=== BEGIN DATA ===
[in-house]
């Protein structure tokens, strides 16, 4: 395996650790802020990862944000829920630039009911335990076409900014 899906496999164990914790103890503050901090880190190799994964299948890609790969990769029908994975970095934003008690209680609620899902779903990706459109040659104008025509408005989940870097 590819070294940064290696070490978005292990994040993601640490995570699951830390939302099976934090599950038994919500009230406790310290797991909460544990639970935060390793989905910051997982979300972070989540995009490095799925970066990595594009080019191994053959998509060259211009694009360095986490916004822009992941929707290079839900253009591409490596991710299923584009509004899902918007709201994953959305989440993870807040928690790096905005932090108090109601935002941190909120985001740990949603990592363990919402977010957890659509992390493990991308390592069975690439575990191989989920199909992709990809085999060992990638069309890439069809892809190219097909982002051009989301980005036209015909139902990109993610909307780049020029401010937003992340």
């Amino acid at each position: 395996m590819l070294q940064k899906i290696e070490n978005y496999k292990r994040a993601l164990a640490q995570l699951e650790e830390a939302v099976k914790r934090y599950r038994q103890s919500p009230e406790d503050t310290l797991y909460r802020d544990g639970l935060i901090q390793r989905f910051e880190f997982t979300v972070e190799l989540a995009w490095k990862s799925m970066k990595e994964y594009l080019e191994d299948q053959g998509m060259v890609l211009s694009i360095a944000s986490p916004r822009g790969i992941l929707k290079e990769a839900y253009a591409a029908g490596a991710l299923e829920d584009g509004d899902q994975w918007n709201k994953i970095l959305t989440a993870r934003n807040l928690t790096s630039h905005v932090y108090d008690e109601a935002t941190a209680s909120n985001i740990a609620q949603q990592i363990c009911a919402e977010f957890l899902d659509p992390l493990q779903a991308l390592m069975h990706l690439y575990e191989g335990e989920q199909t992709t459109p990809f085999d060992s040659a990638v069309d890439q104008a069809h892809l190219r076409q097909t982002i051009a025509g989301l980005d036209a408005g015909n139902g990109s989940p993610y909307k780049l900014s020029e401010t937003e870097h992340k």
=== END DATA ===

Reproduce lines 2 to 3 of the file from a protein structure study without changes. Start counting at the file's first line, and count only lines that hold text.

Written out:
């Protein structure tokens, strides 16, 4: 395996650790802020990862944000829920630039009911335990076409900014 899906496999164990914790103890503050901090880190190799994964299948890609790969990769029908994975970095934003008690209680609620899902779903990706459109040659104008025509408005989940870097 590819070294940064290696070490978005292990994040993601640490995570699951830390939302099976934090599950038994919500009230406790310290797991909460544990639970935060390793989905910051997982979300972070989540995009490095799925970066990595594009080019191994053959998509060259211009694009360095986490916004822009992941929707290079839900253009591409490596991710299923584009509004899902918007709201994953959305989440993870807040928690790096905005932090108090109601935002941190909120985001740990949603990592363990919402977010957890659509992390493990991308390592069975690439575990191989989920199909992709990809085999060992990638069309890439069809892809190219097909982002051009989301980005036209015909139902990109993610909307780049020029401010937003992340």
């Amino acid at each position: 395996m590819l070294q940064k899906i290696e070490n978005y496999k292990r994040a993601l164990a640490q995570l699951e650790e830390a939302v099976k914790r934090y599950r038994q103890s919500p009230e406790d503050t310290l797991y909460r802020d544990g639970l935060i901090q390793r989905f910051e880190f997982t979300v972070e190799l989540a995009w490095k990862s799925m970066k990595e994964y594009l080019e191994d299948q053959g998509m060259v890609l211009s694009i360095a944000s986490p916004r822009g790969i992941l929707k290079e990769a839900y253009a591409a029908g490596a991710l299923e829920d584009g509004d899902q994975w918007n709201k994953i970095l959305t989440a993870r934003n807040l928690t790096s630039h905005v932090y108090d008690e109601a935002t941190a209680s909120n985001i740990a609620q949603q990592i363990c009911a919402e977010f957890l899902d659509p992390l493990q779903a991308l390592m069975h990706l690439y575990e191989g335990e989920q199909t992709t459109p990809f085999d060992s040659a990638v069309d890439q104008a069809h892809l190219r076409q097909t982002i051009a025509g989301l980005d036209a408005g015909n139902g990109s989940p993610y909307k780049l900014s020029e401010t937003e870097h992340k």